Wave pool filled with fiberglass slide parts.

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"We're gonna put them with you, they can stay at your place for the two weeks", announced my father regarding an impending visit from two English engineers. Searching his face for cracks that would eventually bare a punch-line, I paused, waiting with a knowing smile, "Great, Hotel Hesarak", I jokingly replied referring to a downtown place I deliberately confuse with my neighborhood. With token acknowledgment of my joke, he continued, deepening the plans and lowering my smile in the process. No witty punch-line arrived, the English were coming and my father was corroborating in the invasion.

It was a practical decision, presented under the guise of an opportunity for me to be around "people of my background". I wasn't biting however and responded in kind by suggesting that we are looking cheap before our guests, demanding that the planners rethink this strategy. My protest was half hearted, although I knew from previous experience that I have little in common with these chaps I silently concluded it might be beneficial to both the occupier and occupied with each party filling some indirect role of comfort.

Chef, maid, cleaner, travel guide and translator were the roles I reminded the planners I would have to fill. All this on top of my usual nondescript daily duties. Beds, duvets, sheets and towels – my hotel needed to be equipped. Fruit, vegetables, juice and bread too – do I really live this badly? Clean, tidy, rearrange and repair – my hotel took a lot of work.

Not a sign of excitement could be found on my face, no matter how hard my colleagues searched. I wasn't upset, but then I also wasn't eager like they expected I might be. "Daveed, are you excited?", they seemed to rhetorically ask before following up with questions that would fit better if I was related to these engineers. When I arrived on-site, a little after my travel-worn fellow countrymen, it was like walking down the steps from the audience at a poor game show. The gate-keeper gaves me a knowing a smile, "are you excited?", he indicated with his nod. The laborers, one-by-one gave me a knowing smile, "they're here!", they indicated by nodding in a certain direction. The directors gave me a knowing smile, "over there", they indicated by leading me in the direction of two men darting around a swimming pool filled with water-slide parts, matching the tops with the bottoms, "Number 3?", ask one engineer, "Got it" replies the other. "Hello and welcome to Iran", I bellow over several orange and blue fiberglass half-tube curves later following with further courteous questions. Our mutual excitement was clear as their quick responses were ended with a, "Number 4?".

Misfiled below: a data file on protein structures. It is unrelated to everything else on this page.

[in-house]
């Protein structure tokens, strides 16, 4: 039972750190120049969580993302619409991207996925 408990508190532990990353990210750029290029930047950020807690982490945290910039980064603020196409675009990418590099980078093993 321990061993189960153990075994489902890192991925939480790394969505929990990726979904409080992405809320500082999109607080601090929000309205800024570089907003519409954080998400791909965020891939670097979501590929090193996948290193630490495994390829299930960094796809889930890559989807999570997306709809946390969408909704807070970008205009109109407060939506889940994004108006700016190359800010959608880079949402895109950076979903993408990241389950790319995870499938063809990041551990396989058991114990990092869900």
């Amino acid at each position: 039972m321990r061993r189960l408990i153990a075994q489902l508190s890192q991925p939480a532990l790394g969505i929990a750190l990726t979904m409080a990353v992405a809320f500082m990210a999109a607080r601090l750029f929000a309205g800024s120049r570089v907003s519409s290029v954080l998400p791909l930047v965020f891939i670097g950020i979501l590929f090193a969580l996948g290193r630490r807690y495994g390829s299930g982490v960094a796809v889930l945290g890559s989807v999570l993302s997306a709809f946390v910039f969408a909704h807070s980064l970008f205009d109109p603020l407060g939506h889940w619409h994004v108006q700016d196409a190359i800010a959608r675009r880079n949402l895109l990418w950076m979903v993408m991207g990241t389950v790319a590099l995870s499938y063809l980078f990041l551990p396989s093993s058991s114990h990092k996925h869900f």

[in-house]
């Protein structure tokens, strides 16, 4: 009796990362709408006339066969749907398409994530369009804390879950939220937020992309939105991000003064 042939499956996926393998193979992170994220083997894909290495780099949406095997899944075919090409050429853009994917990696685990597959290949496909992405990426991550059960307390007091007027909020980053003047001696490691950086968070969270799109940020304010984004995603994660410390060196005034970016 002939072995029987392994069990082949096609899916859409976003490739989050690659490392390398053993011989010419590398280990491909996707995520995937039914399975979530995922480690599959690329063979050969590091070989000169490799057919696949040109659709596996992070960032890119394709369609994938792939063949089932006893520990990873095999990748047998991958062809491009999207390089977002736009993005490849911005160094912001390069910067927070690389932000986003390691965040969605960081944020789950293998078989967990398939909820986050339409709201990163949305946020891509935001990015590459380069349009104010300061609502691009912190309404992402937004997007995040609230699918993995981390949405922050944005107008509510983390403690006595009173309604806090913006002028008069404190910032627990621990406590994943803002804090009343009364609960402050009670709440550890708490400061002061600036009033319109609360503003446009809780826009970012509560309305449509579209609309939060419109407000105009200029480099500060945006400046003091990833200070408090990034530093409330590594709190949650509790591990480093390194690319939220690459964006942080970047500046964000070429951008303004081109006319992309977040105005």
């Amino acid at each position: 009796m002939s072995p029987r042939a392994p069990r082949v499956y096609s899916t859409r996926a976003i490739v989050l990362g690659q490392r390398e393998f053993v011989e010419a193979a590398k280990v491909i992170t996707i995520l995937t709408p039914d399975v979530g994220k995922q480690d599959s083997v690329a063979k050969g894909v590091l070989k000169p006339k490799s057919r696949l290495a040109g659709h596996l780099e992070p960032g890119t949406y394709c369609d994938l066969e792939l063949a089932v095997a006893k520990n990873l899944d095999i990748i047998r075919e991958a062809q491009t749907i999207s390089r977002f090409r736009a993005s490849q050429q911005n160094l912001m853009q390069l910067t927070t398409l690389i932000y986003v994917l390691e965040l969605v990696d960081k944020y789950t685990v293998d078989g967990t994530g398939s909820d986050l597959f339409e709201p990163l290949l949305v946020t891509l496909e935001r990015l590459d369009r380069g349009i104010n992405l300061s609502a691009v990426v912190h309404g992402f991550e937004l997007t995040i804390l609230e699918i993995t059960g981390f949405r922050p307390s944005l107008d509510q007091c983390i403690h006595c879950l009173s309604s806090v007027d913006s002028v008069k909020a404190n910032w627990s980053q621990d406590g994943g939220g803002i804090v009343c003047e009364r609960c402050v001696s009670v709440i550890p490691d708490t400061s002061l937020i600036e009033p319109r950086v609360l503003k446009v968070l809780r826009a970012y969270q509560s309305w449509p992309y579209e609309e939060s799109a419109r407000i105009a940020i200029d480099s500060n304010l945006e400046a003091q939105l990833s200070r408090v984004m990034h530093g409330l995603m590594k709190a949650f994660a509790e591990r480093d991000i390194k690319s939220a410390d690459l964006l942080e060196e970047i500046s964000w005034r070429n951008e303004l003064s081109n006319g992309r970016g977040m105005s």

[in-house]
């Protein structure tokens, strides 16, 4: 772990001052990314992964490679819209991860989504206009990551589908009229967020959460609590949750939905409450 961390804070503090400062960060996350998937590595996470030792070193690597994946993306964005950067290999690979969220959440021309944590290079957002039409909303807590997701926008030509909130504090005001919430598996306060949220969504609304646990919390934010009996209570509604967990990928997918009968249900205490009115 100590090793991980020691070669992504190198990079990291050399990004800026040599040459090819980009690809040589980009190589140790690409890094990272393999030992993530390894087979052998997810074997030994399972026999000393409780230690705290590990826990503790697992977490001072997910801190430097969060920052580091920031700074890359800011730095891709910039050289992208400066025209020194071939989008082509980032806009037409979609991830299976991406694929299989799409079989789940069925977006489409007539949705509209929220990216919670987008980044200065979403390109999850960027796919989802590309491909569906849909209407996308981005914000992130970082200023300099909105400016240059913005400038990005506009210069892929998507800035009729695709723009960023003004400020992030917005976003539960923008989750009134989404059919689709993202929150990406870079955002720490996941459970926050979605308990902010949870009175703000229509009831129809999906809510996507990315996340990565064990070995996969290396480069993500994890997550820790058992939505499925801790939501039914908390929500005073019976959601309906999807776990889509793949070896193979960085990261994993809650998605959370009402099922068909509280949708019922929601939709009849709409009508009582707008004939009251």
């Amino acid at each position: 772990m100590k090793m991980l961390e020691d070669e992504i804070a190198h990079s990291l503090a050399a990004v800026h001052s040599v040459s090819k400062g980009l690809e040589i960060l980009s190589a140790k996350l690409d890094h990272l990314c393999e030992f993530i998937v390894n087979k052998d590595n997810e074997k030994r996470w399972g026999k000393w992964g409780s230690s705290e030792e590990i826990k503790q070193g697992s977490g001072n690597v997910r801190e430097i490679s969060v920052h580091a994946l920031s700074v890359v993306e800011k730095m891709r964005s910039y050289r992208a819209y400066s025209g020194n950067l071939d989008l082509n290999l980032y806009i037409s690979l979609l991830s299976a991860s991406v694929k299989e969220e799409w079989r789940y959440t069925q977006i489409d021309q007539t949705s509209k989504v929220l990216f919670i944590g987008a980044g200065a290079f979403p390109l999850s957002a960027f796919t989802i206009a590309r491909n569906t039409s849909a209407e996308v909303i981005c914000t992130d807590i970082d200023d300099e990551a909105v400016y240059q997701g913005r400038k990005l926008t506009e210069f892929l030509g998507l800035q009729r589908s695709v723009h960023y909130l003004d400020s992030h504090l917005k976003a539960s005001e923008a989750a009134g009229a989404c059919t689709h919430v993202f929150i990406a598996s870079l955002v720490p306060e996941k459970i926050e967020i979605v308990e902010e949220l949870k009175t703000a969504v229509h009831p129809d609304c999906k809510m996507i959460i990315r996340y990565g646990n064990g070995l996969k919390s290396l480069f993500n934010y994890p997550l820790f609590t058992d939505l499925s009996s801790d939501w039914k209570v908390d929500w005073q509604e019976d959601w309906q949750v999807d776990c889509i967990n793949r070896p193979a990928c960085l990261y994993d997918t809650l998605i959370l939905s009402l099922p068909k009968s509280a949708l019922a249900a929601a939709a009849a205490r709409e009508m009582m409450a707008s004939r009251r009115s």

I was reminded of when I once did this, when I remarked on the overwhelming supply of traffic offenses and pointed out every hole in the pavement. I am blind now, I see only prices.

A rapid morning of assembly concluded, with my contribution being that of my usual nonessential role of site photographer, only once being topped by my taking 20-minutes to find the translation for 'screwdriver' after much failed miming. Over lunch we traded news of our residence, mostly led by me asking for the latest on popular culture and parting with titbits about regional politics, there was little common ground as subjects expired after short exposure. For the evening we took to a fancy part of town for some window shopping and some window shopping. The engineers seem to lead the way with their heads twisting and twitching to the unfamiliar terrain. I was reminded of when I once did this, when I remarked on the overwhelming supply of traffic offenses and pointed out every hole in the pavement. I am blind now, I see only prices.

We arrived at the hotel, with me carrying the bags. I fussed over beverages, washed the cups and gave a brief lesson on the several actions needed to be undertook for a hot shower. I set up my laptop, opened my music player and asked that they select a track – 'I did it my way', Sinatra – I was relieved. We slipped into a game of guessing the year as we double-clicked periods of our lives, iterating accompanying stories. I was reminded of how laborious a task it is to describe the subtle details from my time in England for the Iranian ears, first having to set the context, then providing a brief history of how things relate, after which it seems that any humorous content has lost its jiz and I'm being stared at in an odd way.

"Rick Astley, '87? No! It was the year I had my kidney out – that was '84", he protested after I corrected him from Wikipedia. "This is like a pub quiz back home", I joyfully noted, halting in depressing realisation, "But with no beer". There were also no smiles, not even knowing ones as we were silenced in the knowledge that this hotel had no mini-bar.


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